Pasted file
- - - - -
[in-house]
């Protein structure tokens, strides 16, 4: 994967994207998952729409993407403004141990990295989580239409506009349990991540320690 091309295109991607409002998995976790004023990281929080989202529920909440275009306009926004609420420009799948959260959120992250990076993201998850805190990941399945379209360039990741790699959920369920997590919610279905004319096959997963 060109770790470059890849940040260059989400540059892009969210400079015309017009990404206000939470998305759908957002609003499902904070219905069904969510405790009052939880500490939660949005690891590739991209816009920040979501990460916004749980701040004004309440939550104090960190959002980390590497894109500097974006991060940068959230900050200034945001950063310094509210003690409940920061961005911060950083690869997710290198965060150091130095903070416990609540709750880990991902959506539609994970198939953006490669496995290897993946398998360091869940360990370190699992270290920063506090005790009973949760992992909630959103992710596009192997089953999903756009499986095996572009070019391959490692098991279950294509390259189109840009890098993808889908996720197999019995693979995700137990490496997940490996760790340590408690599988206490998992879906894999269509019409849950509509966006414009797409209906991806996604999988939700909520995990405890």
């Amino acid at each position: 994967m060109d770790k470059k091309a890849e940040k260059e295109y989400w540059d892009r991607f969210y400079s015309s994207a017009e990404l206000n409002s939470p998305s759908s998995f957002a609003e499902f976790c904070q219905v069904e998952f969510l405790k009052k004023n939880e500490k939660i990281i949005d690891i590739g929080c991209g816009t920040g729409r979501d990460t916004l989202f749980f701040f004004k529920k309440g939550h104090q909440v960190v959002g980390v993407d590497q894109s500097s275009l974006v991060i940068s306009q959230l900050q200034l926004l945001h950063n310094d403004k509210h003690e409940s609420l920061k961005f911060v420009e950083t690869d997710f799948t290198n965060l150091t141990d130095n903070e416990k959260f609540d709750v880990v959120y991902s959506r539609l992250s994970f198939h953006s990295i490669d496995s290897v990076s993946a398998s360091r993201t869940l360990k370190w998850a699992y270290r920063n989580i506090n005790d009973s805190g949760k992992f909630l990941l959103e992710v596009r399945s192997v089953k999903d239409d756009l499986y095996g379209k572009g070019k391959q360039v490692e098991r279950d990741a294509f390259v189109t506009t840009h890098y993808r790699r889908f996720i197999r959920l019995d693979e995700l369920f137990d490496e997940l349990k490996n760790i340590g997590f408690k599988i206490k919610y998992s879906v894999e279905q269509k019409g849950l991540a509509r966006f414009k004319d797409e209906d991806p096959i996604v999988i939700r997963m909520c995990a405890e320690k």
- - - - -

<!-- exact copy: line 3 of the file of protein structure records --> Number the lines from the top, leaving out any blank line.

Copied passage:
């Amino acid at each position: 994967m060109d770790k470059k091309a890849e940040k260059e295109y989400w540059d892009r991607f969210y400079s015309s994207a017009e990404l206000n409002s939470p998305s759908s998995f957002a609003e499902f976790c904070q219905v069904e998952f969510l405790k009052k004023n939880e500490k939660i990281i949005d690891i590739g929080c991209g816009t920040g729409r979501d990460t916004l989202f749980f701040f004004k529920k309440g939550h104090q909440v960190v959002g980390v993407d590497q894109s500097s275009l974006v991060i940068s306009q959230l900050q200034l926004l945001h950063n310094d403004k509210h003690e409940s609420l920061k961005f911060v420009e950083t690869d997710f799948t290198n965060l150091t141990d130095n903070e416990k959260f609540d709750v880990v959120y991902s959506r539609l992250s994970f198939h953006s990295i490669d496995s290897v990076s993946a398998s360091r993201t869940l360990k370190w998850a699992y270290r920063n989580i506090n005790d009973s805190g949760k992992f909630l990941l959103e992710v596009r399945s192997v089953k999903d239409d756009l499986y095996g379209k572009g070019k391959q360039v490692e098991r279950d990741a294509f390259v189109t506009t840009h890098y993808r790699r889908f996720i197999r959920l019995d693979e995700l369920f137990d490496e997940l349990k490996n760790i340590g997590f408690k599988i206490k919610y998992s879906v894999e279905q269509k019409g849950l991540a509509r966006f414009k004319d797409e209906d991806p096959i996604v999988i939700r997963m909520c995990a405890e320690k």